Sunday, 19 October 2014

Crowdfunding - Why?

My first novel was not exactly troubling JK on the best seller list but in my house it was a major achievement.

The problem with self-publishing is that while it is relatively easy to produce a book and make it available to the public, no one knows you have done it.

With my first novel I paid a professional to design my cover, based upon a recommendation from another author I had met through social media. This cost £65. I did look into using professional proof readers and editors by this costs between £200 and £500 and was beyond my budget.

I organised some giveaways with the cover design and some leaflets to hand out. This all cost in the region of £100. I then had to pay for proof copies of the paperback to be printed and delivered to me so I could proof it before publication.

Even without a professional editing service I spent nearly £200 getting my novel ready and trying to get the word out there that it existed. Not a huge amount of money until you consider that so far I have received less than £100 in royalties. Suddenly this hobby is starting to get expensive.

I am about to start writing my next novel as part of NaNoWriMo and wanted to give it the best chance I could, and give my readers the best experience I could. That's why I have considered crowd funding.

I am using indiegogo and they have been very easy to use. You set up your page explaining why you are trying to raise money and set your target. I originally was going to set my target at £65, enough for a professional cover. The minimum target is £500. Enough for a cover and a really good editing service. I then came up with the idea of asking all my twitter followers (5,000) for 10p. surely no one would mind giving me 10p. Unfortunately the minimum donation is £1. I worked on the theory £1 is still a fairly small amount and that hopefully I could find 500 people who would willingly give me £1.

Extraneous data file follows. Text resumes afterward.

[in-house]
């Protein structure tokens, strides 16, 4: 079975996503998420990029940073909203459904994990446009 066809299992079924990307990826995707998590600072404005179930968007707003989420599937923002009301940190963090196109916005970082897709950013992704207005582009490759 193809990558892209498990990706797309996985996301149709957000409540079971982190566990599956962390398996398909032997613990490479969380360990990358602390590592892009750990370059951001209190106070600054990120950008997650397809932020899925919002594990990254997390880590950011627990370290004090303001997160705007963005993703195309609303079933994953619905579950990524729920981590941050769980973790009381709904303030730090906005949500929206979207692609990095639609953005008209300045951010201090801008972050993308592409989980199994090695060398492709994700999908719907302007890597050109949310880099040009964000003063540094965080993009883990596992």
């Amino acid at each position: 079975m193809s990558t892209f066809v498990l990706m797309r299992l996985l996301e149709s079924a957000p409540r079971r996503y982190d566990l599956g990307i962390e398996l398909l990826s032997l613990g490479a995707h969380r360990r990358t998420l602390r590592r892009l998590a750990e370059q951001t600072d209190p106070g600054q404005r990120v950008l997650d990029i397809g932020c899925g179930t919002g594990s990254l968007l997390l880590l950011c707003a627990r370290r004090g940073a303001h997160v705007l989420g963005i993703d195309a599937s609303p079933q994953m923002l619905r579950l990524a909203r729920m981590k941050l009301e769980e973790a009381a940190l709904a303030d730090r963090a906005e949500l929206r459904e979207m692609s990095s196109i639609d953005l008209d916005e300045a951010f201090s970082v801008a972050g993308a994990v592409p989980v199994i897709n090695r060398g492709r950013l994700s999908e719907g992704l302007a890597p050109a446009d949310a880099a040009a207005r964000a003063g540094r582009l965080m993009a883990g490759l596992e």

Part of the idea of crowd funding is to offer perks to your contributors. I have set up a number of perks for people who would like to offer more than £1. These range from a signed copy of the book to being a character in the book.
The final thing to decide is whether to go for flexible or fixed funding. Fixed means you only get the money once you have reached your target, whilst flexible means you get the money as you go along and get to keep it even if you don't hit your target. The down side of this is that the fees on the flexible option are higher. I didn't need the full £500 so I chose this option.

So everything was set up and all I had to do was sit back and wait for the money to roll in. Only that's not how these things work. I still need to push this campaign on social media and make sure people know I need their help.

For the first three days all I got where people offering to support me if I paid them. I mean really, I am trying to raise £500 and one of them offer me a support package which cost $1,000.

Then things started to pick up. After 6 days I have had 6 people contribute to my campaign and I am 14% of the way towards my target.

I will spend everything I raise on the finished article and the more I raise the more professional help I can recruit. There is a lot further and a lot more pushing to be done to get to get anywhere near my goal.

If this story has hit a chord with you and you would like to help visit my campaign page here.

Anything you can spare is appreciated and a retweet or facebook share would be brilliant too.

Let me know about your crowd-funding stories and anything you did to push your campaign.

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Cover campaign